Motorcycle Crash Test Dummy | Megaphone

"I like to crash!"

Want to freak out your fellow riders? Tell them you like to crash. Given the right circumstances, I enjoy crashing. There, I said it. Now, excuse me while I dodge this giant sack of hate mail hurtling my way...

Don't misunderstand me. I don't have a death wish. I don't particularly enjoy fixing (or paying for) busted plastic and bent metal. And I'm certainly not some crash fetishist who gets off on ambulance rides and having bits of his body wrapped in plaster for weeks on end. That said, the times I crashed and was lucky enough to walk away unscathed remain some of the most thrilling moments of my motorcycling career.

I'm not talking about street crashes, which still scare the boots off of me. If I never crash again on a public roadway, I'll die a happy man. I'm restricting this statement to the benign crashes I've unfortunately become accustomed to in my half-dozen years of track riding and racing. You know: the everyday low-sides where you are well protected, gear-wise, and just slide along the pavement for a few dozen feet before standing up, absolutely cracked-out on pure, uncut adrenaline.

For many of us, the adrenaline rush of a full-goose back-road or racetrack flog is the main attraction of motorcycling. Even if that term has been co-opted to shill everything from energy drinks to crappy carnival rides, there's still an honest sensation to be experienced when you're dragging appendages into a corner, or on the gas and sideways heading out. And while you snack on this sensation anytime you push your bike's capabilities, nothing serves up a full-course adrenaline meal like a good, old-fashioned falling-off.

You kids should know a real adrenaline rush doesn't come from a can. It's a fine-tuned biological response evolved after thousands of years of eluding saber-toothed tigers and other carnivorous killers. In response to fear or panic, a rush of epinephrine and other stress hormones is instantly secreted from your adrenal medulla into the bloodstream. Like a toot of nitrous oxide in your intake tract, these hormones increase heart rate and stroke volume, dilate your pupils and alter your metabolism in an instant. Your brain and body become hyperaware, you (quite literally) feel no pain and your body goes into survival mode. It's correct to say you're never more alive, and when you can experience this biological response fully and walk away with nothing more than a few bruises and some busted plastic...well, I'm not entirely convinced that's a bad thing.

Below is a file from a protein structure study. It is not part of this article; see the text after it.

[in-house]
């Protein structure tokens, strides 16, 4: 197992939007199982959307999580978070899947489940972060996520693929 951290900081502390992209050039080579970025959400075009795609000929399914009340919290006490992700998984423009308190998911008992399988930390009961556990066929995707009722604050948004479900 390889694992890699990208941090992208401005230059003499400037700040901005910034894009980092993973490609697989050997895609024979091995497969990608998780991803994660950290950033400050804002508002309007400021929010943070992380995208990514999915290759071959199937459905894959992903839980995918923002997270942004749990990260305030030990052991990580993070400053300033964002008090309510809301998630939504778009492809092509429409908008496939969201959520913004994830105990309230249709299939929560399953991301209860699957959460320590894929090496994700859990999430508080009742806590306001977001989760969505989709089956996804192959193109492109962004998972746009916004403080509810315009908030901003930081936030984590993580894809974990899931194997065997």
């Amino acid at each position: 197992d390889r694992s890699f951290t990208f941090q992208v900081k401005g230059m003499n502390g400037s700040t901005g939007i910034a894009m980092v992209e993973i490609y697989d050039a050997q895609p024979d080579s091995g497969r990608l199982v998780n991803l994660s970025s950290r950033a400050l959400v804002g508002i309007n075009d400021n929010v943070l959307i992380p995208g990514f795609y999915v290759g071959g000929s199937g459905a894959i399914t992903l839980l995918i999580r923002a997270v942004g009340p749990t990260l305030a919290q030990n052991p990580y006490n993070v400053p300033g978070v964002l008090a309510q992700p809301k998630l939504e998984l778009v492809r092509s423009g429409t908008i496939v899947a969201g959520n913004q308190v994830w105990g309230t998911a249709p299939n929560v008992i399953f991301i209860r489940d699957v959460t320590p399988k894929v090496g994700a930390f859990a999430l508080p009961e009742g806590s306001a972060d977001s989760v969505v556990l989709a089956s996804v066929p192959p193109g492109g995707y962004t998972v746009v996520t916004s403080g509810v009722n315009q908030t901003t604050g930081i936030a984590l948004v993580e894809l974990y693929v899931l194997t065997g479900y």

British scientists recently identified a thrill-seeking gene (SLC6A3-9), a diabolical strand of protein that supposedly predisposes certain people toward crazy feats like injecting heroin, jumping off of tall bridges with elastic bands wrapped around their ankles or hurtling around racetracks aboard 425-pound, 170-horsepower crotch rockets. Basically, SLC6A3-9 reduces dopamine transmission along the brain's pleasure pathway, so those afflicted with this gene require a significantly higher level of emotional stimulation to get off. Bird watching, in other words, just won't cut it.

I think it's likely that many motorcyclists (myself included) are so afflicted, and this cursed gene goes a long way toward explaining why we do what we do. Whether it's pushing the limits of long-distance endurance riding, shaving fractal seconds from our lap times or rocking sky-high wheelies just for fun, it's the thrill of flirting with danger that brings us to this sport. On those rare occasions we actually taste that danger-when we fall off and confront a very real possibility of death-the exhilaration is indescribable, and something few people ever experience.

It's a rare gift to know our bodies and experience our biology as intimately as we crashers do. Most of the armchair-bound masses will never know the highly evolved, finely tuned biochemical responses that flood us whenever we fall off. Of course, there are many who would say this is a good thing (some are reading this, I'm sure). But for those of us who are committed to living a fully experienced and actualized life, crashing isn't always a bad thing.